“I do have a plan,” Matt Pauli told FasterSkier in an in-person interview Friday morning. Pauli is chief of competition for the 2018 U.S. Cross Country Championships. He has been an operator/groomer for the Nordic Skiing Association of Anchorage (NSAA) for many years, and has been involved with NSAA events dating back to at least the World Cup weekend in March 1983.

“I don’t want to call it a homologated snowmaking loop,” Pauli explained, but his goal would be to feature some climbs and to make the snowmaking loop as challenging as he can.

“I want to still make it as competitive as possible,” Pauli noted, “at least put some ‘B’ Climbs into the equation and we can have at least some height differences that are acceptable.” (The current version of the snowmaking loop includes the climb to the top of the Gong Hill, which is a climb of 24 vertical meters. This is by far the largest climb on the snowmaking loop. According to the FIS Homologation Manual, a ‘B’ Climb has a partial height difference of 10 to 29 meters.)

“I just don’t want to have to create distance,” Pauli clarified. “We can create lots of distance out here, but then it’s basically flat. … I don’t want it to ski like a golf course.”

(The winning time in Friday’s Anchorage School District high school boys classic race, which did not climb all the way to the top of the Gong Hill, was 12:35 for a two-lap course that was a total of 5.4 k long. At 2:20 per kilometer for classic skiing, this may be said to be getting pretty close to golf course speeds. That said, a grain of salt is necessary there simply because the pacesetter, Gus Schumacher, is no ordinary high school boy; he won the race by more than a minute over a strong high school field.)

One unknown factor here is whether or when temperatures will drop cold enough for the NSAA operations staff to turn on the snowmaking equipment again. NSAA has historically said that it decides when to make snow in accordance with this temperature matrix. It most recently made enough snow during the month of November to cover, as explained, roughly 2 out of 3 kilometers of the standard snowmaking loop. NSAA has said that its snowmaking abilities are limited to roughly 1/3 of potential capacity due to limited water at the site.

There was not extra snow made and stored during November, as sometimes happens in advance of national championships.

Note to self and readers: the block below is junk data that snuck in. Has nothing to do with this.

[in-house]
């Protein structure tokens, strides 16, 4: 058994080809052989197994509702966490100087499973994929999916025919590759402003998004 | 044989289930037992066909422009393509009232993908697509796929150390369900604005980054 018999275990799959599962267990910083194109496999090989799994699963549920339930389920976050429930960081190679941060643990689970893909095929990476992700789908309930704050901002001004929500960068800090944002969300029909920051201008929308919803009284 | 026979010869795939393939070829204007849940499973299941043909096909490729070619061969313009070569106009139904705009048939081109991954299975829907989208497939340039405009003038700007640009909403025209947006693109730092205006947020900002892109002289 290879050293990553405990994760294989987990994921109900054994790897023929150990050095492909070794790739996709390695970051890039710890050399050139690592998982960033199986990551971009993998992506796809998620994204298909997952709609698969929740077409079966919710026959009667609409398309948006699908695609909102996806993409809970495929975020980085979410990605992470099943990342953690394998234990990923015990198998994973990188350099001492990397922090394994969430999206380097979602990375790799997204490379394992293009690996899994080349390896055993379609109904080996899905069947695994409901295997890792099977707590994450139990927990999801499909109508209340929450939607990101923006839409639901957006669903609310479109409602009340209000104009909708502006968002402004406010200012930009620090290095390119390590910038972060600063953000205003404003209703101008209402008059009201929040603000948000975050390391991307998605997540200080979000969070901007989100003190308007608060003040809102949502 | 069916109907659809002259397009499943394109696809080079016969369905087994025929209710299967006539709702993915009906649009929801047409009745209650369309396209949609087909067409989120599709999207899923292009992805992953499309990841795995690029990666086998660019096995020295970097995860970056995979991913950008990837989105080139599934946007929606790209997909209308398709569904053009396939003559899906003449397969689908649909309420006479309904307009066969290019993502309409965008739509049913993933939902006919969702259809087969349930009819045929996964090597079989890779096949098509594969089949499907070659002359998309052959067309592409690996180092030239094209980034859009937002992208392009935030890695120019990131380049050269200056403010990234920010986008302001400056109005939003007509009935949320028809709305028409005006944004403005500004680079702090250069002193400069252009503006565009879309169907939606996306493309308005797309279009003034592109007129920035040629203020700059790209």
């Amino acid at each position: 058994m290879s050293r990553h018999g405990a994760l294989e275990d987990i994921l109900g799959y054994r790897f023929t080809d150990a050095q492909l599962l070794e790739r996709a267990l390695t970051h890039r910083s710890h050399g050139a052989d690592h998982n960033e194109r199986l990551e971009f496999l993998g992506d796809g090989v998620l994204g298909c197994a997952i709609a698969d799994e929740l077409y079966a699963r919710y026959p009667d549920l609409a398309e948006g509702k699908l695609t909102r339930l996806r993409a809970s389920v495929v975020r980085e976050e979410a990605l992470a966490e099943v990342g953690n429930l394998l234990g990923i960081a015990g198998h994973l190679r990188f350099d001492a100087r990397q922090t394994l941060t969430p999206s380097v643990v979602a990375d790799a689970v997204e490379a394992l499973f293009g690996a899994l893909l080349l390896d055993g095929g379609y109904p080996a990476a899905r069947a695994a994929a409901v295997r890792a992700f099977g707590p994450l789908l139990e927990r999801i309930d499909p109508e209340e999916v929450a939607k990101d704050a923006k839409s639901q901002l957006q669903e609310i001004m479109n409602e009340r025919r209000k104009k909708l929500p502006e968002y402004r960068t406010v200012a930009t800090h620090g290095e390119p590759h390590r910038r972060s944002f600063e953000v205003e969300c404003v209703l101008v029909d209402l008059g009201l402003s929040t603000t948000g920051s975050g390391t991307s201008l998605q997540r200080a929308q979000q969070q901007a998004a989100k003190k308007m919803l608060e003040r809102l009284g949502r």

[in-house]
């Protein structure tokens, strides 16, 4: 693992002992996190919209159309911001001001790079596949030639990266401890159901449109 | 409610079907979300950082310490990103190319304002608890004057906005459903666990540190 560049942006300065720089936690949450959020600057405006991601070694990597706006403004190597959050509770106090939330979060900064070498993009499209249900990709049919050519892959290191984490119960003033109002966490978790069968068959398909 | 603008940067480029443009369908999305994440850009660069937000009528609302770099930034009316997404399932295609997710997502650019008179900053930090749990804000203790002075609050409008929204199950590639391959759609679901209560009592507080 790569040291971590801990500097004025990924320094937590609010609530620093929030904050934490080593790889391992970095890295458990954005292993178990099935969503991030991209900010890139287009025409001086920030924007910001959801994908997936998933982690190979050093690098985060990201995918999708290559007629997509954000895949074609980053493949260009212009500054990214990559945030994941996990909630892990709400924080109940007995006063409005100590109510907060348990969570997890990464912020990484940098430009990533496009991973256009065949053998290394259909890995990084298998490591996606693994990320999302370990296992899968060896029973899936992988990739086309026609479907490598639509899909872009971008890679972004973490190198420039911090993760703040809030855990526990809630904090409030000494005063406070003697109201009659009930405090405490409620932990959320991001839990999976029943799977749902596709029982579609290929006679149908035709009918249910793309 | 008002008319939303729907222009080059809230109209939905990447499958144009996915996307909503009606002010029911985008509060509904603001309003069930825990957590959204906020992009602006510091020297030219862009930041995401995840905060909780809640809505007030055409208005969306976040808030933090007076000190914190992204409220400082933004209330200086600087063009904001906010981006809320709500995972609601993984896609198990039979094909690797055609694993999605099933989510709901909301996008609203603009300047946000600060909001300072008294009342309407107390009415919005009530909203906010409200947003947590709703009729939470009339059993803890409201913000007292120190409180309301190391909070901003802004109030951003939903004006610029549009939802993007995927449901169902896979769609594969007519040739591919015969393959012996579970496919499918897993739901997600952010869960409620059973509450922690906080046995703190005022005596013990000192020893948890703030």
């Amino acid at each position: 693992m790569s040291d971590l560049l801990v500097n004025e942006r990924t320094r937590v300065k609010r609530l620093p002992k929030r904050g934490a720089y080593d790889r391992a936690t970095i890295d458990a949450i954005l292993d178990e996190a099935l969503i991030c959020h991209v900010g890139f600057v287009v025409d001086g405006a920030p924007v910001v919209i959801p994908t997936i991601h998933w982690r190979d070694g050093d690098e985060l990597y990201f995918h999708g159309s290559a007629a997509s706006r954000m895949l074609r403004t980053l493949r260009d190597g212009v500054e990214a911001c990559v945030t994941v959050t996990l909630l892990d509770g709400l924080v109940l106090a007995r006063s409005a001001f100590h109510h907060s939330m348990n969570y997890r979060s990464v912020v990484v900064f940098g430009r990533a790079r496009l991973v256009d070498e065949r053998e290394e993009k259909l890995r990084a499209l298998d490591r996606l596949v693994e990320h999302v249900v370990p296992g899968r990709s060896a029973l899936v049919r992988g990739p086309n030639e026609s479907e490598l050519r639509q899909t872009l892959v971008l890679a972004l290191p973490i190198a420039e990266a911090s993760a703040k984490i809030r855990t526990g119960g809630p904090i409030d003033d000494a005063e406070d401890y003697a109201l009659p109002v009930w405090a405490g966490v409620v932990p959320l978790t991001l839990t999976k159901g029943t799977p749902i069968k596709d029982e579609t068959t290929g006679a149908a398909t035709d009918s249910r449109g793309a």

Kincaid: definitely snow-covered, but getting a little dirty. A growing patch of dirt and ice is visible in the background of this capture from the NSAA webcam, taken Sunday afternoon and showing the center of the Stadium. (Screenshot: NSAA webcam)

“Hopefully we get those cold temperatures so we can get the snow guns running again on the west side” of the snowmaking loop, Pauli explains, “over by the play hill in front of the chalet. I’d like, certainly, to utilize that portion. That would expand the loop and what else I’ve traced out.”

He estimated that would give him about a 3 1/2 k loop.

“Certainly we can get up to 4 [kilometers] and such, but that’s kind of two-way traffic, flat, or adding extra flat, which I really don’t want to do. I think athletes want to be working the entire time … not to dispute that double poling is still defined as a classic technique. But at the same time, I think we’d like to see it expand out to the [normal] trails.”

Pauli’s goal for next month’s races is clear: “to have as much good skiing as possible.” But he is currently reluctant to run a PistenBully on the main FIS trails to try to chop up the ice.

“It’s hard to put heavy equipment on any of the trails we have now,” he said, “because we just don’t have the base. If this stuff freezes solid though, and with the rain we get, and any snow accumulation, anything we put on, then we’ll have a pretty bombproof base that’s going to prevent rocks and such.”

While Pauli cares deeply about protecting the base and covering rocks, he’s less concerned with “things like grass and leaves”, he said.

Other options

Pauli is also open to potentially snowmachine grooming on Elliott’s Climb, a sustained climb leaving from the north end of the Stadium that would space out a mass start field, add an ‘A’ Climb not available on the snowmaking loop, and provide another 2+ k of race course (counting the roundtrip up Elliott’s Climb and back down Rollercoaster to the Stadium).

“So if we can snowmachine groom going up Elliott’s Climb,” he notes, “that’s certainly gonna be in the mix. Because I think we can have a freestyle race, if it cools off, and we drag it with our snowmachine equipment. And then utilize the rest of the snowmaking loop, and dial that in.”

As for invoking more ambitious measures, those are still some ways off in the future. “Windrowing snow, meaning actually snowblowing snow and creating windrows and then snowblowing those into tubs and getting those out on the course? Not going to make that call for another week or two, probably two weeks or so,” Pauli explains.